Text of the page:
FAA bans U.S. airlines from flying over Iraq
WASHINGTON (Reuters) - The U.S. Federal Aviation Administration (FAA) on Friday restricted U.S. airlines and commercial operators from flying over Iraq while armed conflict raged and the United States launched air strikes.
The FAA had previously, on Aug. 1, restricted U.S. airlines from flying at or below 30,000 feet (9,100 meters) over Iraq. The latest order will be reviewed by year-end.
The move reflected "the potentially hazardous situation created by the armed conflict between militants associated with the Islamic State in Iraq and the Levant and Iraqi security forces and their allies," the agency said in a notice to airmen.
The ban applies to all U.S.-registered planes except those operated by foreign carriers, and to FAA-licensed pilots, but makes an exception for flights operated with U.S. government permission.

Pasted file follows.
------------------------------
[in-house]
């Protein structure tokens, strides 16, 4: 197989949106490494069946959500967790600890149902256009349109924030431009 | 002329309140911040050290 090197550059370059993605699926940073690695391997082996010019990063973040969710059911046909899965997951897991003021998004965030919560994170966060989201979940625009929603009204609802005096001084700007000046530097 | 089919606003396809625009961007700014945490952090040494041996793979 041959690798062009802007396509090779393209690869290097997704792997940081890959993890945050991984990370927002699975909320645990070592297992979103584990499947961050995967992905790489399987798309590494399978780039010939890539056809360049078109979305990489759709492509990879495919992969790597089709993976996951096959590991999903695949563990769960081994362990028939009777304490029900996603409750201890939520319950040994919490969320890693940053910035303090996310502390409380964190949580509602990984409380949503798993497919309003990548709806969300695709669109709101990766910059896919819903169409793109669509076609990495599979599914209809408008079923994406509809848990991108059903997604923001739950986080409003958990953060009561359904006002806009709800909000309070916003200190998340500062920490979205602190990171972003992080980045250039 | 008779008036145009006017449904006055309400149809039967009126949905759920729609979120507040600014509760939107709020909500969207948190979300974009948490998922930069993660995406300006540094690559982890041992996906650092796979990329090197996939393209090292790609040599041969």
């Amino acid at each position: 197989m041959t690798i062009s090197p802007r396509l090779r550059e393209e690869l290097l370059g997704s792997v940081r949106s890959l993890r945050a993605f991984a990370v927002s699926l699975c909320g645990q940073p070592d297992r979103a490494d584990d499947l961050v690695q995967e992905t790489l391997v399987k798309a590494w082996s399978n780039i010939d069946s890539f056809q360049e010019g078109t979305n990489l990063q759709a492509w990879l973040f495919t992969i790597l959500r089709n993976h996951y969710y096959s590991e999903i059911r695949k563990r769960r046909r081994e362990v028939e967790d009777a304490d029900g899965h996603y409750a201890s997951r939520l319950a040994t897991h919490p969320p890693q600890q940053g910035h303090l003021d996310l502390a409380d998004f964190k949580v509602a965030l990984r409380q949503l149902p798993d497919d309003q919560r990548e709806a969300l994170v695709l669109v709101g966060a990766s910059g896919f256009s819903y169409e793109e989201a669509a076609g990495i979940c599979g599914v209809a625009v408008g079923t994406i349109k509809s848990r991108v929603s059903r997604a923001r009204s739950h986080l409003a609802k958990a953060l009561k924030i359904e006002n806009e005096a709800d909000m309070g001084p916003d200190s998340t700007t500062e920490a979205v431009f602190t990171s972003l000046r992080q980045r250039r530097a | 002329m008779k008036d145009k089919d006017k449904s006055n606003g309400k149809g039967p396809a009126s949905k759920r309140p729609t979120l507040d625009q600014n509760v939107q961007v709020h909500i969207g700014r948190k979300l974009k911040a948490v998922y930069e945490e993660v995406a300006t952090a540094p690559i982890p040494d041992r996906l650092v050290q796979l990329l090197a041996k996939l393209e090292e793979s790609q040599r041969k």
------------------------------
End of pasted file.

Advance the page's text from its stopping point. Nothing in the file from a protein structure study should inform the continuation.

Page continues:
U.S. warplanes on Friday bombed Islamic State fighters marching on Iraq's Kurdish capital of Arbil, after President Barack Obama said Washington must act to prevent "genocide."
The order comes after Malaysia Airlines flight MH17 was shot down on July 17 by a missile over a rebel-held area of eastern Ukraine, killing all 298 people on board.
Several non-U.S. carriers have already suspended flights over Iraqi airspace for security reasons.